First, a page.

Aaron White, Regional Sales Director – Middle East at Nutanix
- AI, ML, and the overall impact of bioinformatics and computing in healthcare: 2021 will see the biggest rise of AI/ML in the history of healthcare — pharma, biotech, life sciences — as humankind grapples with the current pandemic. We will blur the lines between computing and biotech for high-velocity advancements in the field of virology. This coming year, cloud computing will gain rapid ground in pharma companies to further enhance collaboration between competing firms sharing information and knowledge to expedite drug discovery. The success of contact tracing in China means that startups in the US, Europe, and India will bring similar innovation with location services-enabled mobile apps to solve vexing (lives vs. livelihood) issues that continue to mire consumer-government relations. On specific technologies, life sciences in 2021 will see the rise of containers, object storage, Python-based AI, visualization, and stream processing, as research scientists get better at data engineering and computing at large.
- The further disaggregation of the office, the firewall, and the overall network perimeter: 2021 will continue the phenomenon of miniaturization of the enterprise office and the firewall, and rapid digitization of the town hall and all-hands experience, as the remote worker logs in from home, waits for the vaccine to take effect and continues to balance video fatigue with overall family wellness. Video, AR, and VR startups will mushroom in the coming year as the enterprise responds to an increasingly assertive digital worker who would like to balance work and life — also cost of living vs. commuting (to collaborate) — sitting at home, at least partially every week. The office facility thus becomes a hybrid environment, just like computing has come to become with private and public cloud data centers. The divide between the digital worker, the factory worker, and the service worker will continue to grow in the coming year as work environments change around them in response to the pandemic. The United States will see increased repatriation of manufacturing jobs, newer factories for essential commodities, thus more computing at the edge.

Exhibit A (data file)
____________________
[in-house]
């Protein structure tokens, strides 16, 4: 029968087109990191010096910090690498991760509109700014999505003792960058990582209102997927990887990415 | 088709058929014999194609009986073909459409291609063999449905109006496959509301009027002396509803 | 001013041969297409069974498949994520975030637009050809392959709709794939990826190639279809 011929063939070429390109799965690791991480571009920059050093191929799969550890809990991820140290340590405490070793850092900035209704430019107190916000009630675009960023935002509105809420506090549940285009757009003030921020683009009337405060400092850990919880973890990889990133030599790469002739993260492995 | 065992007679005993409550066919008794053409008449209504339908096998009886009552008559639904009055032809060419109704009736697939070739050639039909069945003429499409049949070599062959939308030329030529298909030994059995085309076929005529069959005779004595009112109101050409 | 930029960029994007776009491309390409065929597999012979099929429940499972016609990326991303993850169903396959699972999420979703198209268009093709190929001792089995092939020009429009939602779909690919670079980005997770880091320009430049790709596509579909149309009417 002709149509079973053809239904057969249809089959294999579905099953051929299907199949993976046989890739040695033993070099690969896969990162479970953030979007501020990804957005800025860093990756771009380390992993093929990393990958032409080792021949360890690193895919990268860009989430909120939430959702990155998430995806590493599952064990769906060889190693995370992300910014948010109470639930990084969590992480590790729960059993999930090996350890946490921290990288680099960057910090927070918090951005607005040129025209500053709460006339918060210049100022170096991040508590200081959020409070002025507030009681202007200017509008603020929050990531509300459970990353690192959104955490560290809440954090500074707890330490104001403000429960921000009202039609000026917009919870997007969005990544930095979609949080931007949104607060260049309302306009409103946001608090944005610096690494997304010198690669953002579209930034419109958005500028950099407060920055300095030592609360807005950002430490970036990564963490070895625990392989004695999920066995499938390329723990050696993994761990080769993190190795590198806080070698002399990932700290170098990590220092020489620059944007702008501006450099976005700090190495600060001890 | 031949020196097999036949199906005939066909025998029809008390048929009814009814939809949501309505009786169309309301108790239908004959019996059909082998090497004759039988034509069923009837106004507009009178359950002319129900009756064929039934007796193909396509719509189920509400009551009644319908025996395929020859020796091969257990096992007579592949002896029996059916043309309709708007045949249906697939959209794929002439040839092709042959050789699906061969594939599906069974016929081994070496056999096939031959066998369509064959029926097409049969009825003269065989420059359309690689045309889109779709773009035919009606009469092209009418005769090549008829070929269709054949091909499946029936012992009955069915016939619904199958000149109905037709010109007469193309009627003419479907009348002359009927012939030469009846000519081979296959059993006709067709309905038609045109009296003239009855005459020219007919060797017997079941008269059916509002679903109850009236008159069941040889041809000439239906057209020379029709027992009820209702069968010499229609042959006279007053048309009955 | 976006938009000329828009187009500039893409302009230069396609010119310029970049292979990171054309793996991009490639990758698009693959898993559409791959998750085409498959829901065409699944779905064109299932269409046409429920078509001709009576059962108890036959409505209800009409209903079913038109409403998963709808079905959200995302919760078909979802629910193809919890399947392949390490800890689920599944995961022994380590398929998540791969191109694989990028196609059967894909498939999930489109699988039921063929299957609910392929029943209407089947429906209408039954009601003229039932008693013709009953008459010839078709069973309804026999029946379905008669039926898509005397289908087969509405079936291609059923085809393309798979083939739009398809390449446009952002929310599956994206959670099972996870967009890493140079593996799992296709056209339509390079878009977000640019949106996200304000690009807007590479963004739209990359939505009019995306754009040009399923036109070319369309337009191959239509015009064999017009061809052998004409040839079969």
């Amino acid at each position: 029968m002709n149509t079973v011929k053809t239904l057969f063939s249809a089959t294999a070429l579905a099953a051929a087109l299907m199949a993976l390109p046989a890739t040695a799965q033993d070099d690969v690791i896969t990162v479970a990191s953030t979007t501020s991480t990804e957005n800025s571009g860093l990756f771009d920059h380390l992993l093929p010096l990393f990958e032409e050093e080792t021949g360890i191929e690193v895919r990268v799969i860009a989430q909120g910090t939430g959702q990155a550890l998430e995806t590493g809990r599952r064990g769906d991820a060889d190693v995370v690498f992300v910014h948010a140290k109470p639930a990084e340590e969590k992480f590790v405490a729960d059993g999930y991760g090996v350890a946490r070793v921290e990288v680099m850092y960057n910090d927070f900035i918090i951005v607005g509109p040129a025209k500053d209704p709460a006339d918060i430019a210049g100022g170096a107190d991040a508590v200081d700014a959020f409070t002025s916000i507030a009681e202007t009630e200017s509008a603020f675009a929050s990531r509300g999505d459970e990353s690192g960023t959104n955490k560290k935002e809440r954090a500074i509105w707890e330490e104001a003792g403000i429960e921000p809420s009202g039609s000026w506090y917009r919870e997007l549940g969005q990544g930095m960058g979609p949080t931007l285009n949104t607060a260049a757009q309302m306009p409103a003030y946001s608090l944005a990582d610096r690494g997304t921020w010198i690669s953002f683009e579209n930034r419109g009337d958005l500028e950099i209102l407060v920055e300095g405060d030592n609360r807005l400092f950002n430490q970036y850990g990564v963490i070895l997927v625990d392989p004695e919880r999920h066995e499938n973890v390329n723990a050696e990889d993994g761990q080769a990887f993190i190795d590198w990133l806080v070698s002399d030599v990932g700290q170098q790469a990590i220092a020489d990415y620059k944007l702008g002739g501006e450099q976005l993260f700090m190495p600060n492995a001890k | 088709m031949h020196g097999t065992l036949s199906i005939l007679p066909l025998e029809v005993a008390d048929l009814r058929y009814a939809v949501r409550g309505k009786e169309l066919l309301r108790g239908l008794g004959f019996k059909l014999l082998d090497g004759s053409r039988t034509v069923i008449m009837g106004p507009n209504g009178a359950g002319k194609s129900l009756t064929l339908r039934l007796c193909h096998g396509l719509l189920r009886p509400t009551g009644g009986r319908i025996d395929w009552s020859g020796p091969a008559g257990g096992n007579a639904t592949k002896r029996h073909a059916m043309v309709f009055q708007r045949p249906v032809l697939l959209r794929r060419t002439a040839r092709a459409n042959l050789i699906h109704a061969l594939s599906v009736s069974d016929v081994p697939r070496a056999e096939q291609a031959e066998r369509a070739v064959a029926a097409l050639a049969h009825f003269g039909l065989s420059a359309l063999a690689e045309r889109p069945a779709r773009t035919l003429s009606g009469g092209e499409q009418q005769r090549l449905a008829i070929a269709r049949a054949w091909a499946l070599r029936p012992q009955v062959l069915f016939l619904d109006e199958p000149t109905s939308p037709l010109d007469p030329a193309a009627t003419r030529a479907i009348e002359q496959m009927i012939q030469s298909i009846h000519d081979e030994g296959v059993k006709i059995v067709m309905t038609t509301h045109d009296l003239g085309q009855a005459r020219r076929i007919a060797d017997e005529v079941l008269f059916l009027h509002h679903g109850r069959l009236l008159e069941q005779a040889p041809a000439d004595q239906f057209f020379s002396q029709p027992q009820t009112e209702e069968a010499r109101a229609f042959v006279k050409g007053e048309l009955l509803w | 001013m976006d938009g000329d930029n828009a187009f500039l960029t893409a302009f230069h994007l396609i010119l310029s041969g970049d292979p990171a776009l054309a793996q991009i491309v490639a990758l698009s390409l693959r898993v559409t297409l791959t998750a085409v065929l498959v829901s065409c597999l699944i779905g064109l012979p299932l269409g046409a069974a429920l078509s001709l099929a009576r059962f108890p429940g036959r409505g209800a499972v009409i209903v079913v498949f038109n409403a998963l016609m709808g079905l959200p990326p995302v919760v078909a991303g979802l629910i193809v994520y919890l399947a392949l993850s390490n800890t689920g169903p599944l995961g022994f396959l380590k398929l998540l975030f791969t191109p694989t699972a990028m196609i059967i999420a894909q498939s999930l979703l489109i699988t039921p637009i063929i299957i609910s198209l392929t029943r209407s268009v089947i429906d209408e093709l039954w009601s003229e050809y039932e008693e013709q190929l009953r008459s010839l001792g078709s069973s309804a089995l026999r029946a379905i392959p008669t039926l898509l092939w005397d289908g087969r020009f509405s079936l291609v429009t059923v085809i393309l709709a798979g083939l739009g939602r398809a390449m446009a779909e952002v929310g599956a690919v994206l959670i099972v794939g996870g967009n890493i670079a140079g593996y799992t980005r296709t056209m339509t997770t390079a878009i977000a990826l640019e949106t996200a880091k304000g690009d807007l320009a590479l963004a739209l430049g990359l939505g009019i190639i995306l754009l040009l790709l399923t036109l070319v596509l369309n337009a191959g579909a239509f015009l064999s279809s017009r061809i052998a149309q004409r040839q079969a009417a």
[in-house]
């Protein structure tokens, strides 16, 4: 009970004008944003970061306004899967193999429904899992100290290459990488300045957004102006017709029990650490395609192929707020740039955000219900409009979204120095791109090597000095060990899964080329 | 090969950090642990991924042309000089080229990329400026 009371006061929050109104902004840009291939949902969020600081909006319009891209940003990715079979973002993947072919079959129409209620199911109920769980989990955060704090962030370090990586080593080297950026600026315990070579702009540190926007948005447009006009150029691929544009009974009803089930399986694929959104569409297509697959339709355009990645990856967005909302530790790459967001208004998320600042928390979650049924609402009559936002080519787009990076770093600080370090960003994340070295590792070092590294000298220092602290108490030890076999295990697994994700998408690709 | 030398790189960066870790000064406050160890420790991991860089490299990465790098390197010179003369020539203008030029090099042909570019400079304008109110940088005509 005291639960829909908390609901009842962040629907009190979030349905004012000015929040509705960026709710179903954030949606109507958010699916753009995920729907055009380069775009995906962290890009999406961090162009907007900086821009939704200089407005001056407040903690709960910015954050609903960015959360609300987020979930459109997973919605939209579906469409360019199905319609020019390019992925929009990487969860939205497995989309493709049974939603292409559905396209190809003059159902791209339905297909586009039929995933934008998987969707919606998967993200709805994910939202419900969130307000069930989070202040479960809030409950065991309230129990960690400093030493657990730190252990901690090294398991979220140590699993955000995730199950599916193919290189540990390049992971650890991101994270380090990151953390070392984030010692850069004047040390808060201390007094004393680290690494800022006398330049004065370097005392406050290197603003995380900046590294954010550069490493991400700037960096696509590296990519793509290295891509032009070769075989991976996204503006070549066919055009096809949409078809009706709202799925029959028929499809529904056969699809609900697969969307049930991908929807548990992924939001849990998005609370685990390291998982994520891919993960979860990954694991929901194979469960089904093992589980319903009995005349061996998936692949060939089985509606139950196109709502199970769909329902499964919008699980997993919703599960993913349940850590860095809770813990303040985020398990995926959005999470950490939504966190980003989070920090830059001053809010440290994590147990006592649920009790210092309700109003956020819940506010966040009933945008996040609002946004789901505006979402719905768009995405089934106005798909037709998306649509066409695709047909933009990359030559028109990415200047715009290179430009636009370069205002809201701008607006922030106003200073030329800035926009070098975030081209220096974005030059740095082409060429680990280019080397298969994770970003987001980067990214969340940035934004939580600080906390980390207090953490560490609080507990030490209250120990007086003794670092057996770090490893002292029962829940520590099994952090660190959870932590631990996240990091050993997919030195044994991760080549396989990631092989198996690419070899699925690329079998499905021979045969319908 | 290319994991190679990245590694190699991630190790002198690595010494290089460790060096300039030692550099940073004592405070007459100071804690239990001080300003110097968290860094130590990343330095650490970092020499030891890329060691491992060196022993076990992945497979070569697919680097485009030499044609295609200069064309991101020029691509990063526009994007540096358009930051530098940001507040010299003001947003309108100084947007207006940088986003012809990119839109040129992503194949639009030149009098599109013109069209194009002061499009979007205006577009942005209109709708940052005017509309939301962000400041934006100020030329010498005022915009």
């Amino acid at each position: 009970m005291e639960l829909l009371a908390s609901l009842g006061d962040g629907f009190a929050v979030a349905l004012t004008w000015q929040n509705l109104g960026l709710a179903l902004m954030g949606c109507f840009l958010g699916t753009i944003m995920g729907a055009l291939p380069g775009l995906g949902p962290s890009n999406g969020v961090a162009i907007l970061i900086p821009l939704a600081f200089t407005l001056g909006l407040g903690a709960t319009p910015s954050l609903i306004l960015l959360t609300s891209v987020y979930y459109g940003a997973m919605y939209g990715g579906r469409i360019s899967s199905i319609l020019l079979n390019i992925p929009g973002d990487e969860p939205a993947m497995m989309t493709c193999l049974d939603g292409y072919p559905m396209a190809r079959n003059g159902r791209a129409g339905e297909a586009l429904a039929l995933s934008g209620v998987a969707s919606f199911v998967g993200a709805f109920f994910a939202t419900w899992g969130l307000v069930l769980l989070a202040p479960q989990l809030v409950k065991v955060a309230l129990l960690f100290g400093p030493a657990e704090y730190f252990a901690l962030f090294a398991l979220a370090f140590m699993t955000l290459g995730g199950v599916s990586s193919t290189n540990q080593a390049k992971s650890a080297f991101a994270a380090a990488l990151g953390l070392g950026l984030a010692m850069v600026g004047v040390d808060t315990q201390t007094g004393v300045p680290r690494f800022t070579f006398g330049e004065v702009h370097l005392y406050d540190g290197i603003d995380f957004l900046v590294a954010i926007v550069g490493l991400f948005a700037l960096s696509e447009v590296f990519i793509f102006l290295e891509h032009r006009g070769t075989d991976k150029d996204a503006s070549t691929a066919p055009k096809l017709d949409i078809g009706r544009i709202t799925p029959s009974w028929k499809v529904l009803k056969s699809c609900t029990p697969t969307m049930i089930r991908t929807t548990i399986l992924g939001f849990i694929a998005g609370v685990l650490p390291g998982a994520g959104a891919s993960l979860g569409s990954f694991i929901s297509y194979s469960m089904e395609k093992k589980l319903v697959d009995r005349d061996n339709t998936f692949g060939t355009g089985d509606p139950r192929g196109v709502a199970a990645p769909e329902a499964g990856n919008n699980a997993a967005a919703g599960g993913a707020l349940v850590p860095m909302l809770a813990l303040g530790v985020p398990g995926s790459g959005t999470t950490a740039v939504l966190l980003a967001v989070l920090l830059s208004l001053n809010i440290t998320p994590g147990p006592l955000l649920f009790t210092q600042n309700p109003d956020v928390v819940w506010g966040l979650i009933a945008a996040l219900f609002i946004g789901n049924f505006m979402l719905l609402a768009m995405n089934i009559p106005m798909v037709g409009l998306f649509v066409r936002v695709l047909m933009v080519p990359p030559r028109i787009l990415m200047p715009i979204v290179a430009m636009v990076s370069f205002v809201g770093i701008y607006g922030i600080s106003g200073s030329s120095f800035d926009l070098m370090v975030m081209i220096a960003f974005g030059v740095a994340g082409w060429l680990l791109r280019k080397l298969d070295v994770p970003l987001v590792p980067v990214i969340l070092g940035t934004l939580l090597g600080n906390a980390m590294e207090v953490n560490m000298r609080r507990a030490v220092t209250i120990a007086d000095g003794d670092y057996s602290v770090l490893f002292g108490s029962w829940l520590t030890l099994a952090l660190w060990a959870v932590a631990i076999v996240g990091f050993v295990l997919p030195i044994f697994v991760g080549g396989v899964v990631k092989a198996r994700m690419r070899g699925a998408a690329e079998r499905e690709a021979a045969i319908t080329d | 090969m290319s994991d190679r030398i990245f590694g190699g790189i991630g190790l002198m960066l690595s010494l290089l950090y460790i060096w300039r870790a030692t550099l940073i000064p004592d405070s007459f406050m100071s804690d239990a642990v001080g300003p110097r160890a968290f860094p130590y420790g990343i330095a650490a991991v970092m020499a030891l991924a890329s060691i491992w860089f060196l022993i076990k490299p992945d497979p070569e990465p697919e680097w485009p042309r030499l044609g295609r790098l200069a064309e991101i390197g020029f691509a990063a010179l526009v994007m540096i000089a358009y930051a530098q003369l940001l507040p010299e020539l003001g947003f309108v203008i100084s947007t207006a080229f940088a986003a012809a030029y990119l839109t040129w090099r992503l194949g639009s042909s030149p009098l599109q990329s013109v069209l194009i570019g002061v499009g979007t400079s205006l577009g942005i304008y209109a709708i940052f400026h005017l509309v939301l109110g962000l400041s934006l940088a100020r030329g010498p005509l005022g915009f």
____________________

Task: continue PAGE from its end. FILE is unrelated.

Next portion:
- Speaking of computing at the edge, mobile-powered e-commerce will continue to make giant strides in 2021 with the remote consumer, making distribution centers, factories (and cloud kitchens), and warehouses extremely mission-critical computing environments with cloud-like reliability, availability, security, elasticity, and performance requirements in server rooms and ROBO computing closets. The cloud will disaggregate and miniaturize at rapid speeds in the coming year. Containers and data pipelines will become ubiquitous at the edge, with PaaS platforms available in even single-server “clouds.” Governance around images and video data being produced at the edge will bring even more meaningful applications of AI and ML in the hybrid enterprise.